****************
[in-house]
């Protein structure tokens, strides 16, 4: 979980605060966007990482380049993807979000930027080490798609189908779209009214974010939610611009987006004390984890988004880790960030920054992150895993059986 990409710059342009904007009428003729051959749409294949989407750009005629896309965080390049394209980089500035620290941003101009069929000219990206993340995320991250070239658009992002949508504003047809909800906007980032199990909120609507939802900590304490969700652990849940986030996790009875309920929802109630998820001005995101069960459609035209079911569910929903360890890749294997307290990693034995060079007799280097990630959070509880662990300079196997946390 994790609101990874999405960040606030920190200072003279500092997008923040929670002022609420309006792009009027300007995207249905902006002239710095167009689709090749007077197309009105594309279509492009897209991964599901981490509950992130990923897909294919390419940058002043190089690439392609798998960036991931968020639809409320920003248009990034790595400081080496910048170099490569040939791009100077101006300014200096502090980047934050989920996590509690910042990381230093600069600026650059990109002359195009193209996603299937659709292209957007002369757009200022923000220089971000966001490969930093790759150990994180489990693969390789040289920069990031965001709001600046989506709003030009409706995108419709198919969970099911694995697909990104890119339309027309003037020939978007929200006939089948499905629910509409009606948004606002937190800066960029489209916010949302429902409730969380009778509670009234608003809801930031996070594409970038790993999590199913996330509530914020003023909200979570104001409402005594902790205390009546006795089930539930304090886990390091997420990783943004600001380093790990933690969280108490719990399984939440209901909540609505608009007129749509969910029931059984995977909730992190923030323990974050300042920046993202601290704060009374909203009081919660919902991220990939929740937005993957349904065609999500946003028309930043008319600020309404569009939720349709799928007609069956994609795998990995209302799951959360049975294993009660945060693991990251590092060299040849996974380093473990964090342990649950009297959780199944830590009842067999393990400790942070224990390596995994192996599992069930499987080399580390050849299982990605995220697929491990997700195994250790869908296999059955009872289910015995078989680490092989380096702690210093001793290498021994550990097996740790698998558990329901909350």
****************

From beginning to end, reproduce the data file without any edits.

[in-house]
């Protein structure tokens, strides 16, 4: 979980605060966007990482380049993807979000930027080490798609189908779209009214974010939610611009987006004390984890988004880790960030920054992150895993059986 990409710059342009904007009428003729051959749409294949989407750009005629896309965080390049394209980089500035620290941003101009069929000219990206993340995320991250070239658009992002949508504003047809909800906007980032199990909120609507939802900590304490969700652990849940986030996790009875309920929802109630998820001005995101069960459609035209079911569910929903360890890749294997307290990693034995060079007799280097990630959070509880662990300079196997946390 994790609101990874999405960040606030920190200072003279500092997008923040929670002022609420309006792009009027300007995207249905902006002239710095167009689709090749007077197309009105594309279509492009897209991964599901981490509950992130990923897909294919390419940058002043190089690439392609798998960036991931968020639809409320920003248009990034790595400081080496910048170099490569040939791009100077101006300014200096502090980047934050989920996590509690910042990381230093600069600026650059990109002359195009193209996603299937659709292209957007002369757009200022923000220089971000966001490969930093790759150990994180489990693969390789040289920069990031965001709001600046989506709003030009409706995108419709198919969970099911694995697909990104890119339309027309003037020939978007929200006939089948499905629910509409009606948004606002937190800066960029489209916010949302429902409730969380009778509670009234608003809801930031996070594409970038790993999590199913996330509530914020003023909200979570104001409402005594902790205390009546006795089930539930304090886990390091997420990783943004600001380093790990933690969280108490719990399984939440209901909540609505608009007129749509969910029931059984995977909730992190923030323990974050300042920046993202601290704060009374909203009081919660919902991220990939929740937005993957349904065609999500946003028309930043008319600020309404569009939720349709799928007609069956994609795998990995209302799951959360049975294993009660945060693991990251590092060299040849996974380093473990964090342990649950009297959780199944830590009842067999393990400790942070224990390596995994192996599992069930499987080399580390050849299982990605995220697929491990997700195994250790869908296999059955009872289910015995078989680490092989380096702690210093001793290498021994550990097996740790698998558990329901909350």